Like many black twitter users, New York-based music journalist Naima Cochrane was feeling like this Black History Month was overrun by a slew of racial controversies, from politicians in blackface to Gucci selling blackface to Jussie Smollett’s unraveling case. While some have called the celebratory month "a wash" that and are rejoicing in its end, Cochrane took her own frustrations to Twitter.
Tweeting "Since #BlackHistoryMonth is already trash, here’s a thread of various levels of horrible, no good, very bad art," Cochrane created a thread making fun of a particular strain of black art that puts a mash-up of iconic black figures together in wild, often random situations. Think the Obamas, Martin Luther King Jr, Malcom X, Oprah, Allen Iverson, Kevin Hart, Mike Tyson, and others playing dice on the street, with Hennessey bottles at their feet. Or gun-wielding Bob Marley and Tupac escaping from a pack of people chasing them on horse Butch Cassidy and the Sundance Kid-style.
“I do feel like this painting style represents kind of what we’re going through particularly this Black History Month. I’ll be honest, I think every Black History Month during the digital age gets increasingly worse," Cochrane told VICE. "To me, there’s just more room for people to kind of destroy a really great celebration through antics and ridiculousness.” She believes the art represents that visually because, in an effort to be all-encompassing, it paints important black figures, "in ridiculous situations, or situations that don’t make sense, or situations that go against what they actually stood for.”
You want to see Rosa Parks double dutch with Michelle Obama? Just paint it! You wish Bob Marley partied with Muhammad Ali? Make it happen! “I call it standard 125th street fair art," Cochrane said. "Because in New York, or really any major metropolitan area where there are street vendors, you’re going to find this art. If you go to any kind of black expo or Essence festival it’s there. And then it’s going to be hanging in your barber shops, beauty salons, your aunt’s house, etc.” While the art is not exactly new, she explained, “It feels more prevalent now because there are digital artists that take it a little too far and people are trying to get fake-deep with it too.”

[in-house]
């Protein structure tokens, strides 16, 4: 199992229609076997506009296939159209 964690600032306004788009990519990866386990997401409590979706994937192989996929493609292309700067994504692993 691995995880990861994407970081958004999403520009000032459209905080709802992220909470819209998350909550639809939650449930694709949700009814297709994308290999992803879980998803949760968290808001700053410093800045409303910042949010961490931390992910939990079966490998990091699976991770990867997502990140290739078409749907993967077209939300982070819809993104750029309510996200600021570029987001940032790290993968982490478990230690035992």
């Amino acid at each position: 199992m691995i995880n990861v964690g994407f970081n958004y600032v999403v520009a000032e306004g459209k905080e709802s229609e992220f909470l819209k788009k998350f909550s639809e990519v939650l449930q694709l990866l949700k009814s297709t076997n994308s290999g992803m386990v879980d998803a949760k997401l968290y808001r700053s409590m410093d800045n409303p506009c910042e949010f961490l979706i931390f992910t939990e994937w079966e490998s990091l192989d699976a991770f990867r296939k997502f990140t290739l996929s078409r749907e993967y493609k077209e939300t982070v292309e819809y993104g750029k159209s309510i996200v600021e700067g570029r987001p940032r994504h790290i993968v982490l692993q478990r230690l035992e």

In recent years people like Cochrane have started to jokingly analyze the most off-the-wall of this artwork. One of the most well-known examples is a piece featuring Malcolm X baptizing Tupac, which sparked a search for the artist after Twitter users pointed out a muslim (Malcolm X) wouldn't baptize someone, and Tupac's "Thug Life" tattoo is misspelled to "Thug Lafe." "The urban legend is that the singer Tyrese painted it," Cochrane said. The whole ordeal sparked a hashtag #tyresepainting where people suggest other outrageous painting concepts with historic figures they'd want to see.
The art also shows the challenges of always relying on the same historical figures to represent history and how disorienting it can be during Black History Month to try and consider all of their legacies at once. “It’s always a random gathering of black people,” Cochran explains. “Tupac is always there, he’s like a sub-genre unto himself. But it might be like Tupac, Rosa Parks, Obama, and MLK. Who decided these people need to go together? What are they doing? Where are they going?”
A few artists called her out for seemingly belittling an important black art style, to which she responds that “there’s no public art that isn’t subject to public critique.” But more importantly, the positive side of the art style is certainly not lost on her. “Part of our survival as a people—and this also relates to Black History Month—comes from our ability to take something heavy and turn it into something good or amusing and flip it in a way that actually edifies us instead of scandalizes us,” she said. “The art is really extra for no reason, and we’re really extra for no reason sometimes. That thread, even though it looks like I’m clowning it, I’m really appreciating it.”
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